A wide-ranging and lively exploration of the questions raised by the classics of children's fiction, in the texts themselves and in their cultural reception.
Trade Information: LGENPOD
Available as: Paperback, ePub, Kindle, PDF
Specifications: 234x156mm (9.21x6.14in), 154pp
Published: November 2013
Published: December 2013
Published: December 2013
How did Long John Silver Lose His Leg? is a wonderfully diverting tour through some of the best-loved classics of children's literature, addressing many of the unanswered questions that inspire intense speculation when the books are laid down.
Could Bobbie's train really have stopped in time (The Railway Children)? Did Beatrix Potter have the 'flu in 1909, and did this lead to a certain darkness in her work (The Tale of Mr Tod)? Would the 'rugby football' played by Tom Brown be recognised by sportsmen today (Tom Brown's Schooldays)? Having established the cultural importance of children's books in the modern age, the authors also consider the more serious issues posed by the genre. Why are we so defensive of the idyllic worlds presented in children's books? Why have some of our best-loved authors been outed as neglectful parents to their own children? Should we ever separate the book from its creator and appreciate the works of writers convicted of crimes against children?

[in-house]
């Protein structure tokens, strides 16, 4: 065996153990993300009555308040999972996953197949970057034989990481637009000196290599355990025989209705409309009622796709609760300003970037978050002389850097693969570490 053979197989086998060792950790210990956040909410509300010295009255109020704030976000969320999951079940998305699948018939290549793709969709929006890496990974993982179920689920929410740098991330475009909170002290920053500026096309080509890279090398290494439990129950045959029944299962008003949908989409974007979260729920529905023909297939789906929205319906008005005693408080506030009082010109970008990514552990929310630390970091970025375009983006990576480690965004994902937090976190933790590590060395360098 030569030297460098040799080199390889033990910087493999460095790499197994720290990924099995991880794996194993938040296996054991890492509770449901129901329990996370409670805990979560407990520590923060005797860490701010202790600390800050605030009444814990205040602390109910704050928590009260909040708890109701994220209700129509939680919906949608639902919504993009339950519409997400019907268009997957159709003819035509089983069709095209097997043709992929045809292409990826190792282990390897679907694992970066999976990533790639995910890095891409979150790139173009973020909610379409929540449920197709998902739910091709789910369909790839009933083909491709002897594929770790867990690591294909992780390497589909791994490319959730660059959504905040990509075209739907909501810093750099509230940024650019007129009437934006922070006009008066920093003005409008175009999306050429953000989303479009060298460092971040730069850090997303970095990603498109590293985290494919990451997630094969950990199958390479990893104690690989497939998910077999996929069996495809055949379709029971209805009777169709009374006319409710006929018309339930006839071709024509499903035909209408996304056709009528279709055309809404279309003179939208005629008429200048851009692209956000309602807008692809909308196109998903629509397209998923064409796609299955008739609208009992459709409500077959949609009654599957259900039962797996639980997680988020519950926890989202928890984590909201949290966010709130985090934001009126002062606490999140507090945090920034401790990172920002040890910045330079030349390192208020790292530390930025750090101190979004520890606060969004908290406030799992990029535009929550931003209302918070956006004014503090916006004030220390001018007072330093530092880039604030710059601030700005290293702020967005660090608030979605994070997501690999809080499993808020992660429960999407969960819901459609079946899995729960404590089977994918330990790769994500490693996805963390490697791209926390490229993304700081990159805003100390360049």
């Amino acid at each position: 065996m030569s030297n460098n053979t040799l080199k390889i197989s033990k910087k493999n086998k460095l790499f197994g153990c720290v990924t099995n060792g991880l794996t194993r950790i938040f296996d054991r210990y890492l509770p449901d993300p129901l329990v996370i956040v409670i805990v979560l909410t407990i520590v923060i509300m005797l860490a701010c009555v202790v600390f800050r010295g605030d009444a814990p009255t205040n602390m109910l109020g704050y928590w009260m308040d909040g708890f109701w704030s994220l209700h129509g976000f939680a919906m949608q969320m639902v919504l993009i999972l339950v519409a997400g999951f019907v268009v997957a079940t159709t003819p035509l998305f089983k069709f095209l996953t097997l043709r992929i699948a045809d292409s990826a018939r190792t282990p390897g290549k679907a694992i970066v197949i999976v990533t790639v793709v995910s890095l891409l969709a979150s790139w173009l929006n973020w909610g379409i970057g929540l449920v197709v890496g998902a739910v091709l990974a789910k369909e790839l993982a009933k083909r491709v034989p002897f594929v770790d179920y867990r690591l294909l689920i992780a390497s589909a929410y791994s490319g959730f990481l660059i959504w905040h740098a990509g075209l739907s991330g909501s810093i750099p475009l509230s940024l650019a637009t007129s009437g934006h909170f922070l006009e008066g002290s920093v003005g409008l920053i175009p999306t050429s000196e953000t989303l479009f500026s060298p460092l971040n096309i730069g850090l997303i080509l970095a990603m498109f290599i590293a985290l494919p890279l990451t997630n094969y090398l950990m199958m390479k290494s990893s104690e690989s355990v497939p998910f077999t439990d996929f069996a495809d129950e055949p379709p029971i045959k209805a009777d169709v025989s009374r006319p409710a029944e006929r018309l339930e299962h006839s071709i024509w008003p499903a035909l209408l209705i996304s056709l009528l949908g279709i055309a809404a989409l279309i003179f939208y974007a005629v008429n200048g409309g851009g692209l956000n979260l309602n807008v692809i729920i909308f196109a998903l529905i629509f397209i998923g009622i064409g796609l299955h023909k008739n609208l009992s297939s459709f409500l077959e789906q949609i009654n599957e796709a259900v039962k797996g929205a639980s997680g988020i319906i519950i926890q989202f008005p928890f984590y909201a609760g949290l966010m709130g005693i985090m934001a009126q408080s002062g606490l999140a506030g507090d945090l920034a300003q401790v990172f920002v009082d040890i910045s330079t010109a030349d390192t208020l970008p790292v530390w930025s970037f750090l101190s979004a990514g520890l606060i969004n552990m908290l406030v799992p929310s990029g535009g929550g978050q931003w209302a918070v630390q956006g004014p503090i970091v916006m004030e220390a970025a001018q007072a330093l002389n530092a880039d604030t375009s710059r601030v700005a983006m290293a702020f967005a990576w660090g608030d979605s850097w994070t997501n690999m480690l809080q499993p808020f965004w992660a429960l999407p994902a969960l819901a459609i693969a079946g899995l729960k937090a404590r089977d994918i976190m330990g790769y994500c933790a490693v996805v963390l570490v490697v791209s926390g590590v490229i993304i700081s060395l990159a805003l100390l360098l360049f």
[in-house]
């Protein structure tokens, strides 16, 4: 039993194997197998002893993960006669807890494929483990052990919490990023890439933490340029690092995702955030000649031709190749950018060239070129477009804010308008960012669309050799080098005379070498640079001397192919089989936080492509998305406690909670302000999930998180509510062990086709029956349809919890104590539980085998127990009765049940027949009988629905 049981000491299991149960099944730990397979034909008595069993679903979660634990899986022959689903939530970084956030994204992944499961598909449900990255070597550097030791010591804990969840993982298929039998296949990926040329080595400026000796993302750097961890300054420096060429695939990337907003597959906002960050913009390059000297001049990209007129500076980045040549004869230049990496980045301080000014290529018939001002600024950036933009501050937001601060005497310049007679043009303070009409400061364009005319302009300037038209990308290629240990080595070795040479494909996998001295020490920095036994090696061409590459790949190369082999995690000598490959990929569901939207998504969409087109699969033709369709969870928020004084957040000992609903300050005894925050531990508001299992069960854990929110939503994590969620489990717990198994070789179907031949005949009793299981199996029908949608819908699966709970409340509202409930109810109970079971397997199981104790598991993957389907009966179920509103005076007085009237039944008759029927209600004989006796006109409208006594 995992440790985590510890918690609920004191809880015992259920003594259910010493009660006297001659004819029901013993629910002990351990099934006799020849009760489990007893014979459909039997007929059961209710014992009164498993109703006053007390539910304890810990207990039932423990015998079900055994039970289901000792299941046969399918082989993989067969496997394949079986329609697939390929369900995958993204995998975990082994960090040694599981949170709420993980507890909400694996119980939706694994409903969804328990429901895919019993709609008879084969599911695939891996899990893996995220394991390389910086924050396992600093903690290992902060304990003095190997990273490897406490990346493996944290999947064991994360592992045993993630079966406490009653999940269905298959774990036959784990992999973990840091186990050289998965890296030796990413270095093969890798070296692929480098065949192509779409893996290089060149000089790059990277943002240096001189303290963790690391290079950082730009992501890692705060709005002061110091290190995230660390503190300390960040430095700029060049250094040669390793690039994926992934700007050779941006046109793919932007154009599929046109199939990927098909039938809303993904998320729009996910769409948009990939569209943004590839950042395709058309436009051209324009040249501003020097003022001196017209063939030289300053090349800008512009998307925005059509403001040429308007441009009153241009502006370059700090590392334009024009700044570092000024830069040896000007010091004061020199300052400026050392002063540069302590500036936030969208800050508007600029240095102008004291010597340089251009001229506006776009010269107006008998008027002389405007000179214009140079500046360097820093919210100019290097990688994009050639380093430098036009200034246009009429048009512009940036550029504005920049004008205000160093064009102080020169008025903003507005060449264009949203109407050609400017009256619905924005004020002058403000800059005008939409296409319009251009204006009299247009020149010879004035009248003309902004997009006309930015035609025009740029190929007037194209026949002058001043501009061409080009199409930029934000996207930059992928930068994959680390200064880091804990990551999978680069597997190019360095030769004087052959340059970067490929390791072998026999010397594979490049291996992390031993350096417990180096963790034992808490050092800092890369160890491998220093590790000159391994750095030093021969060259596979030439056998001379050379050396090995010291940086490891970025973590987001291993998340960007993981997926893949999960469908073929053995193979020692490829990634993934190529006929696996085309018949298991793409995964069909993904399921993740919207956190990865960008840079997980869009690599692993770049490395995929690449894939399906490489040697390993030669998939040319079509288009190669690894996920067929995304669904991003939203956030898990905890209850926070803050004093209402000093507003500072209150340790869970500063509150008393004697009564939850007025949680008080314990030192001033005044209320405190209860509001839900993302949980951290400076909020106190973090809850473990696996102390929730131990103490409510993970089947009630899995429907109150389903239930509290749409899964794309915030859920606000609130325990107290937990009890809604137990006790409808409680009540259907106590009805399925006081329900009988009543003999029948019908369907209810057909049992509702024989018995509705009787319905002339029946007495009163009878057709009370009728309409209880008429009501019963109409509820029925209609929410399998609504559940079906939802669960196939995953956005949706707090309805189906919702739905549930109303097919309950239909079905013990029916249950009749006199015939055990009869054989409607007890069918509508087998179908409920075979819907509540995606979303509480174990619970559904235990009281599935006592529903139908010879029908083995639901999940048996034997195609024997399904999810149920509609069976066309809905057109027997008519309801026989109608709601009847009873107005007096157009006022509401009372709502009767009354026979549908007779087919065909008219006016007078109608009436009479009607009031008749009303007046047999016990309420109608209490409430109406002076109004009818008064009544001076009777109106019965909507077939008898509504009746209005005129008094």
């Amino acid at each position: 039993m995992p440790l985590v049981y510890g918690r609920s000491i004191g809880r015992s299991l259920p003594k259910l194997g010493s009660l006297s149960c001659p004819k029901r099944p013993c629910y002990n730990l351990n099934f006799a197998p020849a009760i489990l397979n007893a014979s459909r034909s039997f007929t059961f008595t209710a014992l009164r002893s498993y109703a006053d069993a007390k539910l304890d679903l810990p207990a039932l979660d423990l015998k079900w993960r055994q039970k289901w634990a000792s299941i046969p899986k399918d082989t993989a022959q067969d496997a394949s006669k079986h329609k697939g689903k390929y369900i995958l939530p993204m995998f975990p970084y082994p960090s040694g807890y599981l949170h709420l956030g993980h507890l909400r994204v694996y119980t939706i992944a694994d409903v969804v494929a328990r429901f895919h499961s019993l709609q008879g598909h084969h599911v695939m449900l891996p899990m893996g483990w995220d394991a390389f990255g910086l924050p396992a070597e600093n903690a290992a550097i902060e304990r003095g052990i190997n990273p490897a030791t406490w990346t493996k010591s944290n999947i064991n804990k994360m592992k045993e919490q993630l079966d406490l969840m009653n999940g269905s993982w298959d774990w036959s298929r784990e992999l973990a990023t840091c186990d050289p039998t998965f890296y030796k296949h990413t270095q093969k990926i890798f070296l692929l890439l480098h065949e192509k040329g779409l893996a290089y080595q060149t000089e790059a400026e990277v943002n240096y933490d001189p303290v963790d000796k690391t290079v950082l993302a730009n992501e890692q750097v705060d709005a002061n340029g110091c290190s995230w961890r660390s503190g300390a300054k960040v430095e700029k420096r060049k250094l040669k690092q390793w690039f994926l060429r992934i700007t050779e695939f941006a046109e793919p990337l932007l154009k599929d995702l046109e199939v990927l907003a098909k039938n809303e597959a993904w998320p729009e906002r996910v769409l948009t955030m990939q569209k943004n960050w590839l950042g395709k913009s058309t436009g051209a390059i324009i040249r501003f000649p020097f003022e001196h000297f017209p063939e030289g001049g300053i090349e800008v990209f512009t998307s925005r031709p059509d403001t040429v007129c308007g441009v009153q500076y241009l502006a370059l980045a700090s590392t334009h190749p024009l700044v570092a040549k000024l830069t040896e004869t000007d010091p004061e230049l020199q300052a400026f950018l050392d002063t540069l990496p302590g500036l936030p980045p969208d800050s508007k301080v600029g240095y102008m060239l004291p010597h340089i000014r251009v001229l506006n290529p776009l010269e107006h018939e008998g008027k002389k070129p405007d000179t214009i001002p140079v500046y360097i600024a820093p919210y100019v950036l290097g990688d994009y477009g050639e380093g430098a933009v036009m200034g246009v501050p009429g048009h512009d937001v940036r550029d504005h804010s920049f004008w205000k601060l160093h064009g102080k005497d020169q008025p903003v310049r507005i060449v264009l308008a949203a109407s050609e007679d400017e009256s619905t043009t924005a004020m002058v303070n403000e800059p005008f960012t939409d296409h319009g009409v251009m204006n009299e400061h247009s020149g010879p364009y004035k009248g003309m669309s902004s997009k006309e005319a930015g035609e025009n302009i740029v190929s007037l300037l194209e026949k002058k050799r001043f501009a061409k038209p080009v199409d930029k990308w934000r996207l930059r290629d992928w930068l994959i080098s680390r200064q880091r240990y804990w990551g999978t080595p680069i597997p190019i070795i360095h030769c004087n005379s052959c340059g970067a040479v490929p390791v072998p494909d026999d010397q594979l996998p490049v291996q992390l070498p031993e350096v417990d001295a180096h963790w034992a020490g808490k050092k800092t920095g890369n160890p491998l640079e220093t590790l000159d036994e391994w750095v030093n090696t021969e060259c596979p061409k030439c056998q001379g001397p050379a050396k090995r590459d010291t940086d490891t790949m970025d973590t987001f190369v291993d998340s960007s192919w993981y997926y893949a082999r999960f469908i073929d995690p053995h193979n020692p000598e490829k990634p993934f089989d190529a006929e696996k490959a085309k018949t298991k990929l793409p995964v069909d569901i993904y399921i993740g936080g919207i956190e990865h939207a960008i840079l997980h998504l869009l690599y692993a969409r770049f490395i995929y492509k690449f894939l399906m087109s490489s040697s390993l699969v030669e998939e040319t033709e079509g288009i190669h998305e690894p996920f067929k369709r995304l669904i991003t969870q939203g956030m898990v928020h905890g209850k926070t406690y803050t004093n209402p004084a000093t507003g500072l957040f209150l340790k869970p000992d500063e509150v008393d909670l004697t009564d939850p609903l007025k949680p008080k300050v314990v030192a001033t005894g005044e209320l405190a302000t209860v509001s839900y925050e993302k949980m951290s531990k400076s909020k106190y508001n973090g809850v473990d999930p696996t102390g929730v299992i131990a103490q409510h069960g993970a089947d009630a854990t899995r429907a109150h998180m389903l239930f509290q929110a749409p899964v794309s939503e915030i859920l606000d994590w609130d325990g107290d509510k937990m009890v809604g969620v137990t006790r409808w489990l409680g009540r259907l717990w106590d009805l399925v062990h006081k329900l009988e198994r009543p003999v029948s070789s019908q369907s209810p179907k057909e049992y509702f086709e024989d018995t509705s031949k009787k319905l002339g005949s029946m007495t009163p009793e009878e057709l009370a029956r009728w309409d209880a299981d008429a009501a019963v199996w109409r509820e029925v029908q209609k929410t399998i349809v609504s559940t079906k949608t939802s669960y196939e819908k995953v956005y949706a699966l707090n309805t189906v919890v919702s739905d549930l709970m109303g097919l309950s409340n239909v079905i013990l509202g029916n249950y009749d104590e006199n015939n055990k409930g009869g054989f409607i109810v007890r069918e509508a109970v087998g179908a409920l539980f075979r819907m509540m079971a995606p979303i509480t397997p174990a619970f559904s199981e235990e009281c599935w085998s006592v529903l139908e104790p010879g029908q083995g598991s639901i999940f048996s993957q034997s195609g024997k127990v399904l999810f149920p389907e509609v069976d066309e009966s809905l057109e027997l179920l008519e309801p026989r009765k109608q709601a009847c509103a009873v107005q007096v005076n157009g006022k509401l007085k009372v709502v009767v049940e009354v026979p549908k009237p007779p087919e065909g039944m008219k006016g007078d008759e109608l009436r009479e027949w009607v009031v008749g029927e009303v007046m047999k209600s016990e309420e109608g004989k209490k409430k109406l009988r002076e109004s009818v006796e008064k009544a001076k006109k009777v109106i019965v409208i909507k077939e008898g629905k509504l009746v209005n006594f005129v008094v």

A treat for any enthusiast of children's literature, this entertaining book provides rich detail, witty explication, and serious food for thought.
Dennis Butts has taught Children's Literature at Reading University and is a former Chairman of The Children's Books History Society. He is co-editor of From the Dairyman's Daughter to Worrals of the WAAF (The Lutterworth Press, 2006).
Peter Hunt is Professor Emeritus at the School of English, Cardiff University, Visiting Professor at Newcastle University, and Visiting Professor at the Università Ca' Foscari, Venice. In 2003 he was awarded the Brothers Grimm Award for services to children's literature, and in 1998 the Distinguished Scholarship Award, International Association for the Fantastic in Arts.
This is a book that wears its learning lightly but offers much in the way of cultural insight and some serious reflections on the condition and future of the children's book in a digital age. Prof Kimberley Reynolds, School of English Literature, Language and Linguistics, Newcastle University
The book takes a look at unanswered mysteries in the nation's favourite children's books, posing questions like whether Bobbie's train in The Railway Children could really have stopped in time? Caroline Cook, in Reading Post, 1 January 2014
Their knowledge is encyclopaedic, this volume being a testament to their learning and achievements. ... throughout the collection Butts and Hunt employ approaches to reading which set the texts within social and historical contexts and thereby bring greater understanding. Their approach ensures that whilst 'righting' some misconceptions which might arise through the reading of children's literature they have only increased the enjoyment for both the scholar and the casual reader. This collection is a must read! Prof Jean Webb, Director of the International Forum for Research in Children's Literature, University of Worcester